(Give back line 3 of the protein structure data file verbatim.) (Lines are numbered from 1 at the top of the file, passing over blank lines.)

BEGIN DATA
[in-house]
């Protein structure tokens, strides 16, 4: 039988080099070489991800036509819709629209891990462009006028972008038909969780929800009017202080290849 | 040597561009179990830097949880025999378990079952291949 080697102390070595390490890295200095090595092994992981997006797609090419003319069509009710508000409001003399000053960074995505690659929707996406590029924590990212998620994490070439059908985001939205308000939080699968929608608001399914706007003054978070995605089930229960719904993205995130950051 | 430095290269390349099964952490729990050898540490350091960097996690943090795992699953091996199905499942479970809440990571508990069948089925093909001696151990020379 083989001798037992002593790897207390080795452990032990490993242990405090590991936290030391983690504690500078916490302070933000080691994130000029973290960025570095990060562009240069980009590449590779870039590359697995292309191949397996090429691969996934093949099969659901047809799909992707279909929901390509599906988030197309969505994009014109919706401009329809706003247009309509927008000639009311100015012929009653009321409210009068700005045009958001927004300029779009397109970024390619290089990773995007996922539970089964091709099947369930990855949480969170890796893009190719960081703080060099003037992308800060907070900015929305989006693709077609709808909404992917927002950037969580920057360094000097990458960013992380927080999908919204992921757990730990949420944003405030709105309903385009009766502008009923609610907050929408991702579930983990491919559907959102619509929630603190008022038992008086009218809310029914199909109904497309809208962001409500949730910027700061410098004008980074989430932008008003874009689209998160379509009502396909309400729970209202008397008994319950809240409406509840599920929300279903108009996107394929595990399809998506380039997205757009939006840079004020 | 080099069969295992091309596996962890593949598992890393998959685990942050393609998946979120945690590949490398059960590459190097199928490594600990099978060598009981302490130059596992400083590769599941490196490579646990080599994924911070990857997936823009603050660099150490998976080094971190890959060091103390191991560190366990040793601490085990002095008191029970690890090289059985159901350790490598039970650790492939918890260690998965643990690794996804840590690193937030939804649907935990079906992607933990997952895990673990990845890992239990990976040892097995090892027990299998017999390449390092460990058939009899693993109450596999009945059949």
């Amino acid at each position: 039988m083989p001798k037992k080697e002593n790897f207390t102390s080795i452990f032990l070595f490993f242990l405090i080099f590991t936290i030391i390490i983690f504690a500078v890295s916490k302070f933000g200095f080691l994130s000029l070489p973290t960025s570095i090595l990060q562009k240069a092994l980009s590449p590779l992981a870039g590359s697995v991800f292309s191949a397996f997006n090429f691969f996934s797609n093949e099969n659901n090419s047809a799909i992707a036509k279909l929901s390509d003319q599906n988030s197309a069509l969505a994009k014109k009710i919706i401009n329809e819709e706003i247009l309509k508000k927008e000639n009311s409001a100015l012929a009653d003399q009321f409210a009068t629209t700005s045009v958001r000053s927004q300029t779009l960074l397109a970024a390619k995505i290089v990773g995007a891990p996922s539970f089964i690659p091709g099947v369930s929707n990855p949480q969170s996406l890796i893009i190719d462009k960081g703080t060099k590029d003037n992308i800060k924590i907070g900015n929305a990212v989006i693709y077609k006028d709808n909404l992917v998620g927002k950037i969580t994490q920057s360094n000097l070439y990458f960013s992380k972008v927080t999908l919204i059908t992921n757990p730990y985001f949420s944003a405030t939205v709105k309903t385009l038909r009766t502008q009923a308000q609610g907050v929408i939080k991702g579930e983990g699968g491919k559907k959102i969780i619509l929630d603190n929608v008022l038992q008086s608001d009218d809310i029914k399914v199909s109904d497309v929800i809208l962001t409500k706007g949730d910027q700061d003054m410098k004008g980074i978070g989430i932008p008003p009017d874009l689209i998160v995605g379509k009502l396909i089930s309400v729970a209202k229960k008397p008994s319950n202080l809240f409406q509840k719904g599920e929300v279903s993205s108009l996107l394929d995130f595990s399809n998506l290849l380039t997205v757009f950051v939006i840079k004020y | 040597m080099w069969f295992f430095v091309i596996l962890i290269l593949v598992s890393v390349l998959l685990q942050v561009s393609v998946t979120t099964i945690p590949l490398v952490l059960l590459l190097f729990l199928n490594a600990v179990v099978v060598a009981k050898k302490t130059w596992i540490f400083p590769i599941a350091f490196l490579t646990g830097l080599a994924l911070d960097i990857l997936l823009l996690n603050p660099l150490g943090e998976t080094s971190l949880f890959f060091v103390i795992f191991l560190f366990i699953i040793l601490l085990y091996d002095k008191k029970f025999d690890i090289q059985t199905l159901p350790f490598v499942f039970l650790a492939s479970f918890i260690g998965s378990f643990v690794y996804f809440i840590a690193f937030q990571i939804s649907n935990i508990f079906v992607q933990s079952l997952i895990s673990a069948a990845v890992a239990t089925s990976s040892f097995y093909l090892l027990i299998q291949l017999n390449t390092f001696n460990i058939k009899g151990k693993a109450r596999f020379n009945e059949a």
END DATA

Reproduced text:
């Amino acid at each position: 039988m083989p001798k037992k080697e002593n790897f207390t102390s080795i452990f032990l070595f490993f242990l405090i080099f590991t936290i030391i390490i983690f504690a500078v890295s916490k302070f933000g200095f080691l994130s000029l070489p973290t960025s570095i090595l990060q562009k240069a092994l980009s590449p590779l992981a870039g590359s697995v991800f292309s191949a397996f997006n090429f691969f996934s797609n093949e099969n659901n090419s047809a799909i992707a036509k279909l929901s390509d003319q599906n988030s197309a069509l969505a994009k014109k009710i919706i401009n329809e819709e706003i247009l309509k508000k927008e000639n009311s409001a100015l012929a009653d003399q009321f409210a009068t629209t700005s045009v958001r000053s927004q300029t779009l960074l397109a970024a390619k995505i290089v990773g995007a891990p996922s539970f089964i690659p091709g099947v369930s929707n990855p949480q969170s996406l890796i893009i190719d462009k960081g703080t060099k590029d003037n992308i800060k924590i907070g900015n929305a990212v989006i693709y077609k006028d709808n909404l992917v998620g927002k950037i969580t994490q920057s360094n000097l070439y990458f960013s992380k972008v927080t999908l919204i059908t992921n757990p730990y985001f949420s944003a405030t939205v709105k309903t385009l038909r009766t502008q009923a308000q609610g907050v929408i939080k991702g579930e983990g699968g491919k559907k959102i969780i619509l929630d603190n929608v008022l038992q008086s608001d009218d809310i029914k399914v199909s109904d497309v929800i809208l962001t409500k706007g949730d910027q700061d003054m410098k004008g980074i978070g989430i932008p008003p009017d874009l689209i998160v995605g379509k009502l396909i089930s309400v729970a209202k229960k008397p008994s319950n202080l809240f409406q509840k719904g599920e929300v279903s993205s108009l996107l394929d995130f595990s399809n998506l290849l380039t997205v757009f950051v939006i840079k004020y | 040597m080099w069969f295992f430095v091309i596996l962890i290269l593949v598992s890393v390349l998959l685990q942050v561009s393609v998946t979120t099964i945690p590949l490398v952490l059960l590459l190097f729990l199928n490594a600990v179990v099978v060598a009981k050898k302490t130059w596992i540490f400083p590769i599941a350091f490196l490579t646990g830097l080599a994924l911070d960097i990857l997936l823009l996690n603050p660099l150490g943090e998976t080094s971190l949880f890959f060091v103390i795992f191991l560190f366990i699953i040793l601490l085990y091996d002095k008191k029970f025999d690890i090289q059985t199905l159901p350790f490598v499942f039970l650790a492939s479970f918890i260690g998965s378990f643990v690794y996804f809440i840590a690193f937030q990571i939804s649907n935990i508990f079906v992607q933990s079952l997952i895990s673990a069948a990845v890992a239990t089925s990976s040892f097995y093909l090892l027990i299998q291949l017999n390449t390092f001696n460990i058939k009899g151990k693993a109450r596999f020379n009945e059949a």